Clearly, the disconnect here is that you're carrying extra liability and your property is experiencing additional wear&tear - all without any additional benefit to you. That's the reason most condo HOA's don't want to deal with units that are found to be Airbnb hosts - too much liability exposure without any tangible benefit to HOA as a whole. But you as an owner of a single family or a duplex may be able to derive additional income while protecting yourself from additional liability. Short-term rentals are nothing new in RE, neither is allowing your property manager live on premises of a multi-unit complex for free or at a reduced rent in exchange for management services.

While you've already served them notices, you can still sit down and explore with them this brave new world that's you've finally stumbled upon - even if you still say no at the end.

You could terminate the old lease on mutual agreement and re-sign a new one, on terms that lay out how you see this potentially moving forward. You can reasonably demand more money form them without seeming greedy simply by explaining to them that you need to update your insurance liability coverages, perhaps get a permit or an additional license. There may naturally be more wear and tear - but there may also be significantly better maintenance on their part, as the good reviews don't come by easily and they've already been doing something right.

Very curious to see how you and they handle it, though - keep everyone posted.

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Replied Jul 19 2015, 18:42

BTW, the website allows hosts set security deposit amounts, and hosts have some time after the stay is complete to file a claim against that deposit in case of damages. By agreeing to terms of any given listing, guests therefore agree to terms of such a security deposit set by the host. 

Some of the short-term listings near me, especially entire vacation houses, set deposits at $3,000-10,000 - and thus deter yahoos, and simply cater to more mature and responsible guests. A lot of the tools are in your hands - so is the city hall and a building department to ask questions.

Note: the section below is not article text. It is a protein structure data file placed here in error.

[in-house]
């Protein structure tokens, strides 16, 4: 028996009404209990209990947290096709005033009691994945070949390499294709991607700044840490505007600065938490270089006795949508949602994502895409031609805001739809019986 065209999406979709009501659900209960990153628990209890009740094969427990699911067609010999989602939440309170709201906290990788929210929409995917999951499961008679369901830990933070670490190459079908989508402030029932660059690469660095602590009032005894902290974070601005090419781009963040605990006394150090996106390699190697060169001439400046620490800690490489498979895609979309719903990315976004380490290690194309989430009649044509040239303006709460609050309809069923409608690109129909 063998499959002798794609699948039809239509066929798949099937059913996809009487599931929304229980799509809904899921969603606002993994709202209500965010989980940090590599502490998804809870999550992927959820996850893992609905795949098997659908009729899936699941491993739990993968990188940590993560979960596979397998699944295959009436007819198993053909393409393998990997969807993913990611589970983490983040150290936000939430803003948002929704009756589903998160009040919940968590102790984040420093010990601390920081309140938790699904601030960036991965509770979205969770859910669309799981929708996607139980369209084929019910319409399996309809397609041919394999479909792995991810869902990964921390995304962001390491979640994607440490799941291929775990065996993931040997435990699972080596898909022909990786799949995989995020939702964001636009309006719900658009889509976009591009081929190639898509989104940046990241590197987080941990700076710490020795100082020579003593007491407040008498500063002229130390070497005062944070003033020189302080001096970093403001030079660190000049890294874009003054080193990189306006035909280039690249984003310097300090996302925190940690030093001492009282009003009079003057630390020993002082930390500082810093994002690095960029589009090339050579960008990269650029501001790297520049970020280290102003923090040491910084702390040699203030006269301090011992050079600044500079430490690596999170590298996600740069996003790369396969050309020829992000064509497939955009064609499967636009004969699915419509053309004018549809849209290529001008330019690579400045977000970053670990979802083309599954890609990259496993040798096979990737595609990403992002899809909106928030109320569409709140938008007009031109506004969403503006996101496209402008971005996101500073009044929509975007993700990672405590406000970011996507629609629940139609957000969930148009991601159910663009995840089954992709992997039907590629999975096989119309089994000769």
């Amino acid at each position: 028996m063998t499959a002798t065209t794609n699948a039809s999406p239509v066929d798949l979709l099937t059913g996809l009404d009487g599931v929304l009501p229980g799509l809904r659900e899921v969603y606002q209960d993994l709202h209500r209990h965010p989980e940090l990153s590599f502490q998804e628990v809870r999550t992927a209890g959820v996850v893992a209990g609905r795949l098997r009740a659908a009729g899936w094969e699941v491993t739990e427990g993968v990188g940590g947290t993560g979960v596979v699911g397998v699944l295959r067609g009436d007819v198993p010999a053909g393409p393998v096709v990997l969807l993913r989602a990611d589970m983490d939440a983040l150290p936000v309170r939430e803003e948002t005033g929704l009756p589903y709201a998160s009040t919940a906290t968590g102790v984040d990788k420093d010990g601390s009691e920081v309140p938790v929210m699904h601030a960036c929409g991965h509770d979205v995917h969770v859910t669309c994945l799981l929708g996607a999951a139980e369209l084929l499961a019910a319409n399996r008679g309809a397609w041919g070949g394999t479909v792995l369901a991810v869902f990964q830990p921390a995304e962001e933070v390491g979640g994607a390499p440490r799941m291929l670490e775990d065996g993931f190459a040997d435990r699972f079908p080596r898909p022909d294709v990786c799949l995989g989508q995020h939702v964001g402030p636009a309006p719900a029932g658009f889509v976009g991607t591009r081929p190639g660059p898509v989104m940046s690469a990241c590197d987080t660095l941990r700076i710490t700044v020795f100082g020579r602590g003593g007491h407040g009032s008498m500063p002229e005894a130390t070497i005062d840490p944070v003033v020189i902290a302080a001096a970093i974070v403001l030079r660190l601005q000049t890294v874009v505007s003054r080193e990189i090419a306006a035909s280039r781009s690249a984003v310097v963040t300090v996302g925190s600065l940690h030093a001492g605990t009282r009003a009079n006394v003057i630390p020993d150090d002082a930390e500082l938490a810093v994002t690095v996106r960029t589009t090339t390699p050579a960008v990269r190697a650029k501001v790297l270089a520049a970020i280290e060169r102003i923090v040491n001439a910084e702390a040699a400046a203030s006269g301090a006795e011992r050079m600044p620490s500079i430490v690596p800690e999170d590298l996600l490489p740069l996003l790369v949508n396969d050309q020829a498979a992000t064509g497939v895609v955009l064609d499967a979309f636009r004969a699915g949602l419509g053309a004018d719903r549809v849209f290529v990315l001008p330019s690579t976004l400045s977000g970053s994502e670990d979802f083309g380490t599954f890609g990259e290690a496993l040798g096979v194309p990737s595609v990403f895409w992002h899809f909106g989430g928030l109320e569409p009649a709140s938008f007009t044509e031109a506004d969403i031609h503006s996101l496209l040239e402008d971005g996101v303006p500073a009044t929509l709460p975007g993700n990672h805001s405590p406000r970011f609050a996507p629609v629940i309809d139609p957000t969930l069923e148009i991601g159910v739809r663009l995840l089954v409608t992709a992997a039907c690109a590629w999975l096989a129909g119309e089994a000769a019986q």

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Rod Desinord
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Replied Jul 19 2015, 21:55

That tenant is a genius. I would raise the rent, if they dont like it tell them you will start the eviction process. But let them know they are personally resonsible if anything happens. Unless you just kick them out and do it yourself!

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Replied Jul 19 2015, 22:10

I'll probably get fired for this if someone finds it but I'll say it anyway. Nowadays take what you hear in the news with a grain of salt.

Do your own research because TV stations aren't. Local stations have been bought by big companies and have been scaled down so much to try and make as much profit for the company that journalism in itself is going down the drain fast. How do I know this? I'm a journalist and have been for almost a decade. I've seen the rapid decline since I've started.

The networks are also scaling back except for a few, and they need ratings so bad, that they will way overhype things to get higher ratings. The problem then is, on the local level, we take the feeds from these big networks as-is and run the story without doing research and looking to balance out the story. Journalists just aren't given the time to really look into things like they used to. There is a lot more pressure from producers that need to fill their ever expanding newscasts to turn as many stories a day as possible.

I like to use Uber as an example because it was making a lot of headlines. Since Uber was very new and different people were paying attention to it. And of course taxi companies are not happy with it because they have to now compete with something. So what do they do, they go to city council and invite the media to televise them slandering Uber and talking about how it's a public safety issue, we'll all the local stations are there and every station wants to be first to air with it and with no time to research anything they just go with it. Now we like to skirt around facts by saying XYZ Taxi SAYS that Uber is a huge threat to public safety.

Now if we actually took the time to dig things up and research the topic, out of the millions of rides given each day through Uber, the chances of becoming a victim of a crime in an Uber is substantially less than becoming a victim of a crime in a taxi, and even if a reporter had the time to find this info producers feel that nobody cares about taxis because they've been around forever, so that news won't generate ratings, so producers don't like it, so it will never see the light of day. But every single time there is an incident with Uber you can bet you'll see it on the news.